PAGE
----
The fact is that it’s very difficult to pick a hit stock. Most companies fail, and the ones that don’t fail usually don’t become international success stories. People who make the most on investing in specific companies are the ones who are willing to obsess over the companies in question: their place in the market, their personnel, their innovations relative to the innovations of competitors, their position in the industry relative to their plans for growth, etc. People like Warren Buffett invest this way. Buffett buys enough of each company he invests in that he is given a seat at the table, to have a strong hand in managing that company and growing it so that his investment pays off handsomely.

This investment temperament might be called the “Obsessive.” It’s the kind of person you meet who is amazing at online poker. For people unwilling or unable to give this kind of stock investment the right kind of effort, this strategy is usually a recipe for disaster. People sometimes hire stock picking managers in order to cut corners, hoping that the person they’ve hired will have the expertise they themselves lack. But stock pickers usually fail, also. Basically, if you’re going to invest in individual stocks, the best way to do it is to do it yourself, to become an expert in your industry of choice, and to make the most educated decisions of anyone in your field.

That’s a tall order. Most of us don’t want to be professional investors on that level. Of course, it’s possible to do any level of that, just as many casual investors learned about Apple in the 80’s, enough to convince them that investment in this company would pay off many times over. But with this method, risk will always be present, relative to the amount of effort and insight you are able to develop.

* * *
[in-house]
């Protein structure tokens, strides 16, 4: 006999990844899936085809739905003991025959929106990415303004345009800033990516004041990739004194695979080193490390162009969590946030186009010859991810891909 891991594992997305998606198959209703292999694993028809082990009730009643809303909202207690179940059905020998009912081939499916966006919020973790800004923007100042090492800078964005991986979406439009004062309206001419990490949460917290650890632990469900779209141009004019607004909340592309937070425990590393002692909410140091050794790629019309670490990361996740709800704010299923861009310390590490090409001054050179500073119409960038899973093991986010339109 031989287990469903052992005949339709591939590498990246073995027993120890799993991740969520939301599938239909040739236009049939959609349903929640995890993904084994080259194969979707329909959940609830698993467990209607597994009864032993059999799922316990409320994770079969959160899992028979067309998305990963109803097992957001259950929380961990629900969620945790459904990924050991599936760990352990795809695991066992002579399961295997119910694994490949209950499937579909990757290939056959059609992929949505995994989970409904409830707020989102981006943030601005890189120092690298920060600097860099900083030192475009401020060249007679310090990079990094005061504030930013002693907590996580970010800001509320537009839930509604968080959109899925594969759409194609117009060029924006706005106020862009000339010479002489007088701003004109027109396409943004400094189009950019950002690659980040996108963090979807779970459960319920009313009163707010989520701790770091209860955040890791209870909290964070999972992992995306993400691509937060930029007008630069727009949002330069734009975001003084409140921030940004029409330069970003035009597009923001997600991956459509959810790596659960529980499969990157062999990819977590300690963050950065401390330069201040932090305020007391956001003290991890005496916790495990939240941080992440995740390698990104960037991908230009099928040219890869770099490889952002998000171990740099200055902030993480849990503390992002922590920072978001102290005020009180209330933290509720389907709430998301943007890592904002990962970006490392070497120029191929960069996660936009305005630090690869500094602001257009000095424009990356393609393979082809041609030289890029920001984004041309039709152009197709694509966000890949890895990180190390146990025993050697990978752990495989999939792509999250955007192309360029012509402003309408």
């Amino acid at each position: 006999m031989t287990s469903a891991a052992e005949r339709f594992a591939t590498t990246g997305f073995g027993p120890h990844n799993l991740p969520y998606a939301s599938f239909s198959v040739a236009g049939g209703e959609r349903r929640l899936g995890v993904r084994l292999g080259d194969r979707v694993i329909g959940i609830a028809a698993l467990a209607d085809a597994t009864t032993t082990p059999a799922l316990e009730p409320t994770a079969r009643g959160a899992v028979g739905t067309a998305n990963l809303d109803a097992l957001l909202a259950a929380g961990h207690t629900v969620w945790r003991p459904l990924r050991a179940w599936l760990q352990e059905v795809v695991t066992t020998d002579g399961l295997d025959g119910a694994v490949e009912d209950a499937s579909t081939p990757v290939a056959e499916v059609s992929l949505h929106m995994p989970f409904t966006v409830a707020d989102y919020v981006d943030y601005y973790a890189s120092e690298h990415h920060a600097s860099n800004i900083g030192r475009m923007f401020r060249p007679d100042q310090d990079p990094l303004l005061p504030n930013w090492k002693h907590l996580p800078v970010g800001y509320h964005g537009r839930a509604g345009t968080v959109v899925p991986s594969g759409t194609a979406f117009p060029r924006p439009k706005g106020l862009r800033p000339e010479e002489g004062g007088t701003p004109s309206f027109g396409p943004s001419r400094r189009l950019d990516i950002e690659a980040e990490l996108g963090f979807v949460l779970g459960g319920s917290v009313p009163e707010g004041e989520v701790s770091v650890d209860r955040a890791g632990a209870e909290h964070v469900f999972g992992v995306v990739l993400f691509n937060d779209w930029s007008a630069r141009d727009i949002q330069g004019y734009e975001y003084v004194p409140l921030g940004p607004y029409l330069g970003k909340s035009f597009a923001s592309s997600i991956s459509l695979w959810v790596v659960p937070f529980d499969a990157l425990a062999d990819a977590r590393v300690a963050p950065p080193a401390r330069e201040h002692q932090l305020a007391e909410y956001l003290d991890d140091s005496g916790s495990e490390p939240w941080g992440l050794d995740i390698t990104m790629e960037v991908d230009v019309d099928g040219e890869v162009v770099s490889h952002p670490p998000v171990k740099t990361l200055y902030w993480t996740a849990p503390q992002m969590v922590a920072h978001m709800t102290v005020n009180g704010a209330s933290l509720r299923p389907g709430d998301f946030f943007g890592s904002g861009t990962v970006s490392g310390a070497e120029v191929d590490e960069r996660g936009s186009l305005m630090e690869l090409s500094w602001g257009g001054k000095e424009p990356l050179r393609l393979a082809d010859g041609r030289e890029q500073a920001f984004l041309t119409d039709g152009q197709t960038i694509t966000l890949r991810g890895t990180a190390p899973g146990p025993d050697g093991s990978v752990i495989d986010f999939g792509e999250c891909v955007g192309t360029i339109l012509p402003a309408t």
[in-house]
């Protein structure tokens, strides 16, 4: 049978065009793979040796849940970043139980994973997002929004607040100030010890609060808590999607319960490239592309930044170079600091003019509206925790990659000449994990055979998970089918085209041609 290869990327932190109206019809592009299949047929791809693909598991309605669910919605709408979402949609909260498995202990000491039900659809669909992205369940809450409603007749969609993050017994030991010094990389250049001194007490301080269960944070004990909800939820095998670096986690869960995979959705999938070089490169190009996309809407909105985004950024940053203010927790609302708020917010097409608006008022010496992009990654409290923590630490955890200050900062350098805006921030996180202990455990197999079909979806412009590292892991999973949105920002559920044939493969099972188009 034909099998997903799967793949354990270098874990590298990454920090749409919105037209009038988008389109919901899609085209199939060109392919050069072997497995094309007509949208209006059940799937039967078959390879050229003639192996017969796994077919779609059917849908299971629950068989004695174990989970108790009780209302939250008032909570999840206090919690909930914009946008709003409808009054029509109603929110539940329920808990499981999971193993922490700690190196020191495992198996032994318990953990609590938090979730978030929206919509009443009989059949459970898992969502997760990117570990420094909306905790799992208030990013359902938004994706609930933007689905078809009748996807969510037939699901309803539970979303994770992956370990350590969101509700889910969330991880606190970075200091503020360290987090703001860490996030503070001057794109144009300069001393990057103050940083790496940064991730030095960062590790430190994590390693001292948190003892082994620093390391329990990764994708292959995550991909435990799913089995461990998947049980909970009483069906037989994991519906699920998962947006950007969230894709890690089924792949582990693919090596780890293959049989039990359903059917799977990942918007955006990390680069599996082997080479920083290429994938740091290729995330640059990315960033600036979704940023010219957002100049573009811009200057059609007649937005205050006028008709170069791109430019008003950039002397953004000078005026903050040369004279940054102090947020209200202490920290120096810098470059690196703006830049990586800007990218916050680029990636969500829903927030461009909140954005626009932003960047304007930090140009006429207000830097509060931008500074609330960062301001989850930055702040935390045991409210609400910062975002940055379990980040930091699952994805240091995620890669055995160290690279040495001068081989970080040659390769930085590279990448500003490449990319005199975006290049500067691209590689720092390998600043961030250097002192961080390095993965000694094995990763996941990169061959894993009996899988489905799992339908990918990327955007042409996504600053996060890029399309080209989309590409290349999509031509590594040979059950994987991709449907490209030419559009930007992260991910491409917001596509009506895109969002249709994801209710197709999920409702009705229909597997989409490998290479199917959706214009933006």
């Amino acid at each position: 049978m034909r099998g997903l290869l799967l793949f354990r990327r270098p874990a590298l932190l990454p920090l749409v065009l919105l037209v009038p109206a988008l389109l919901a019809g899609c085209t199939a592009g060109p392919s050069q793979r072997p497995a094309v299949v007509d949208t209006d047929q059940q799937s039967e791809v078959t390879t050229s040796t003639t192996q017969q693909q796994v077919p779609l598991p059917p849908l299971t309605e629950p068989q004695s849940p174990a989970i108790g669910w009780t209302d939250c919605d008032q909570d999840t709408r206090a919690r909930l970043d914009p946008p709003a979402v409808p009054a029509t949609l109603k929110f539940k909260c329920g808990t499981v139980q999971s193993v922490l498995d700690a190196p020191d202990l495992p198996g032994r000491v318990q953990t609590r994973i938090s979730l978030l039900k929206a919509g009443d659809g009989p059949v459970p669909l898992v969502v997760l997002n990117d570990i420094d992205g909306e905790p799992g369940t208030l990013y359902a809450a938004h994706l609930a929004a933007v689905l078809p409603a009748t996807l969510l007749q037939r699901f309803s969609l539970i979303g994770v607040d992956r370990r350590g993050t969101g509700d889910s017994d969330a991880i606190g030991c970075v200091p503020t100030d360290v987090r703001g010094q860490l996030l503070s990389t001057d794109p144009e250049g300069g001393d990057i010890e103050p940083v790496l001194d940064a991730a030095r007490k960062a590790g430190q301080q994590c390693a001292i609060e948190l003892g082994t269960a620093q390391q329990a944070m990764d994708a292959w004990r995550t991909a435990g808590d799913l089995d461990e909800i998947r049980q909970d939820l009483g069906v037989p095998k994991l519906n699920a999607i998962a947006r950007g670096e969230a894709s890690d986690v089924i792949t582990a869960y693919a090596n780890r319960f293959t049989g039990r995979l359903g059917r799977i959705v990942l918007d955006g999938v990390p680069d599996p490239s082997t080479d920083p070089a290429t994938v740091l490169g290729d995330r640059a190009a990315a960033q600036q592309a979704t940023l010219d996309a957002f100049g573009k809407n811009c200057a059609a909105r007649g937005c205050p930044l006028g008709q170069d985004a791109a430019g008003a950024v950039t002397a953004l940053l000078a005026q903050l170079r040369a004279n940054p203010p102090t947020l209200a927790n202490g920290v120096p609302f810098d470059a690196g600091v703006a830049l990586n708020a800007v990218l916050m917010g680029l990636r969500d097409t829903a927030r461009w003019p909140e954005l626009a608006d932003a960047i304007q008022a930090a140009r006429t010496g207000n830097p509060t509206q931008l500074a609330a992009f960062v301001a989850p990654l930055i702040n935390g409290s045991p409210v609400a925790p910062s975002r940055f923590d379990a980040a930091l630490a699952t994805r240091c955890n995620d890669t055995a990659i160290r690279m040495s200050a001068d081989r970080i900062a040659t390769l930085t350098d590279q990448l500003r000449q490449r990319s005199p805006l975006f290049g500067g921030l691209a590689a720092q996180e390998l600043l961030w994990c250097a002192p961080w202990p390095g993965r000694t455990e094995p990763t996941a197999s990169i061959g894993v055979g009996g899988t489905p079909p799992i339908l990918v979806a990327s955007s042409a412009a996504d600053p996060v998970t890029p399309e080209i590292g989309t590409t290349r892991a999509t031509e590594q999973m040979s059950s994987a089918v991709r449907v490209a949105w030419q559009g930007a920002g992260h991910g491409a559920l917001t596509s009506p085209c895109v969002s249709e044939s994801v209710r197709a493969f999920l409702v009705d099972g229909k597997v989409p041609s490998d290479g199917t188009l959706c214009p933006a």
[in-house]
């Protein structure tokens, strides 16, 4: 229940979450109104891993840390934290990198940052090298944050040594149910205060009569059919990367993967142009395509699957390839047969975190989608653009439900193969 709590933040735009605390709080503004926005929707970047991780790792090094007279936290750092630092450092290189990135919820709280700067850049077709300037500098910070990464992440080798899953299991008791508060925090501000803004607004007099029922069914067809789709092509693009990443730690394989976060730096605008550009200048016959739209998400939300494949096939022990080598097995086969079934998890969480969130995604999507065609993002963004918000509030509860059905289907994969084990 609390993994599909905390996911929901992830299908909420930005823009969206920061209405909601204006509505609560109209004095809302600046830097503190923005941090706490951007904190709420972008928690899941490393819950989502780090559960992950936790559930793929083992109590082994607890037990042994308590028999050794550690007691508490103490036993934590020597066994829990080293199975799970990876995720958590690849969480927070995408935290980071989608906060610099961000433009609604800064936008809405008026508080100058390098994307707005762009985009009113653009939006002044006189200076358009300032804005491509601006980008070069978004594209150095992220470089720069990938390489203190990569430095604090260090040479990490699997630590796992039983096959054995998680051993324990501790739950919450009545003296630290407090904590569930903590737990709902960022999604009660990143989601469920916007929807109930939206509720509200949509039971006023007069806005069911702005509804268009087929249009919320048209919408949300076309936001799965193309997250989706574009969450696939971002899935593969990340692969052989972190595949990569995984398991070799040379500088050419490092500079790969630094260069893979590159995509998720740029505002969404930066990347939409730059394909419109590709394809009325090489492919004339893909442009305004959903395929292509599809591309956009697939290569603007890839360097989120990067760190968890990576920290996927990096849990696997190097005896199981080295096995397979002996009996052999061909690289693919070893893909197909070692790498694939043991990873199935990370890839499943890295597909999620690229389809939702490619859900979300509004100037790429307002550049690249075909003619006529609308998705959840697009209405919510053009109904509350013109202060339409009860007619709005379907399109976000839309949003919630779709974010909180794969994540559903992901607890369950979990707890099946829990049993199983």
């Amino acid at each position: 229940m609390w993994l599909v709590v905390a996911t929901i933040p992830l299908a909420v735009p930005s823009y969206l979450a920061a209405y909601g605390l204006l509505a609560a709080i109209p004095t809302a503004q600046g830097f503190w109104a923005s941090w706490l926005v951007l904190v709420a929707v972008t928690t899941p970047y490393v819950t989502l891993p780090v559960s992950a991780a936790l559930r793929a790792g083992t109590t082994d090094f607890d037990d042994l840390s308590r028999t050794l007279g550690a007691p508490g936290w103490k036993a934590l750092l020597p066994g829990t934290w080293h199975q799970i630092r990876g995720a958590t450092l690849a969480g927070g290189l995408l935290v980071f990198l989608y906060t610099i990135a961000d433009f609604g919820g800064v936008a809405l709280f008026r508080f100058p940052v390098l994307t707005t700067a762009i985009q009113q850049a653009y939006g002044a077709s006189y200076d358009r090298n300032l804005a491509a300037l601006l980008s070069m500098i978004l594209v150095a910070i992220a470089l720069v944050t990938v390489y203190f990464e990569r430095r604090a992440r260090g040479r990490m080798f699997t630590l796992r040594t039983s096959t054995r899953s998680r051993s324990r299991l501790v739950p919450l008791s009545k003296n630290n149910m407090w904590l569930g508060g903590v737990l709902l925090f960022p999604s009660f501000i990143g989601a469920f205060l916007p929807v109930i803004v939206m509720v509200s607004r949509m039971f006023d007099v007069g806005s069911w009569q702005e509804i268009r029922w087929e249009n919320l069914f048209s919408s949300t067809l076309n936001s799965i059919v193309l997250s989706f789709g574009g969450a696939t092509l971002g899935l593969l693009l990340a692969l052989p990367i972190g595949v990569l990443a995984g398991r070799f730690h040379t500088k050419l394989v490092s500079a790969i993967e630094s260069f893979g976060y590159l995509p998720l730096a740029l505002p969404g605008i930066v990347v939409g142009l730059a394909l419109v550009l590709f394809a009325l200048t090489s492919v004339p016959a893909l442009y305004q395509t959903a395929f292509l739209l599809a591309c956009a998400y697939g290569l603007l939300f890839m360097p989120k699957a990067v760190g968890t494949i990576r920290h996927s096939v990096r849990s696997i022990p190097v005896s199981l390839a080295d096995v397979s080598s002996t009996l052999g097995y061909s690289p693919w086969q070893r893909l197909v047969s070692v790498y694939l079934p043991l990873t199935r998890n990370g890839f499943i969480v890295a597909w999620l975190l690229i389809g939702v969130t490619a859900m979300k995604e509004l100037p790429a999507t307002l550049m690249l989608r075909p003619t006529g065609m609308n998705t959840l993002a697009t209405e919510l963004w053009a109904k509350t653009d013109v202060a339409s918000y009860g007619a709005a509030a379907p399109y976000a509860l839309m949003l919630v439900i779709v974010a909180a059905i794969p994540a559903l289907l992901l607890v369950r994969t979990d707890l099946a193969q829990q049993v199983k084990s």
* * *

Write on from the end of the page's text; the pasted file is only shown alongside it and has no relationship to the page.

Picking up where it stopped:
This leaves us with investment strategies for “Normal Investors.” These are people who know that investment must happen in order to have a great retirement, or to rely on dividends instead of long hard hours grinding at a decades-long career. For people like this, index mutual funds through companies like Vanguard and Betterment are often the way to go: taking advantage of decades of market growth, while investing a manageable portion of their income the whole way.

“Normal” investors also look how everyday decisions and lifestyle choices can be viewed as investments. To rent a home or buy? How much to spend on a car, or to avoid the bar entirely? What employer financial benefits will pay off the most, when choosing a new employer? For people like this, investment is just one of life’s many facets. Family, job, friends, hobbies, travel: all told, it’s just too much for some people to specialize in investment. But this doesn’t mean that investment can’t be done right by the average person. Learn about the basics of investment, avoid overextending yourself in a single investment, and don’t invest in anything you don’t understand. Let investment be a committed part of your life, even if it isn’t one you spend all of your time thinking about.

DISCLOSURE: The views and opinions expressed in this article are those of the authors, and do not represent the views of equities.com. Readers should not consider statements made by the author as formal recommendations and should consult their financial advisor before making any investment decisions. To read our full disclosure, please go to: http://www.equities.com/disclaimer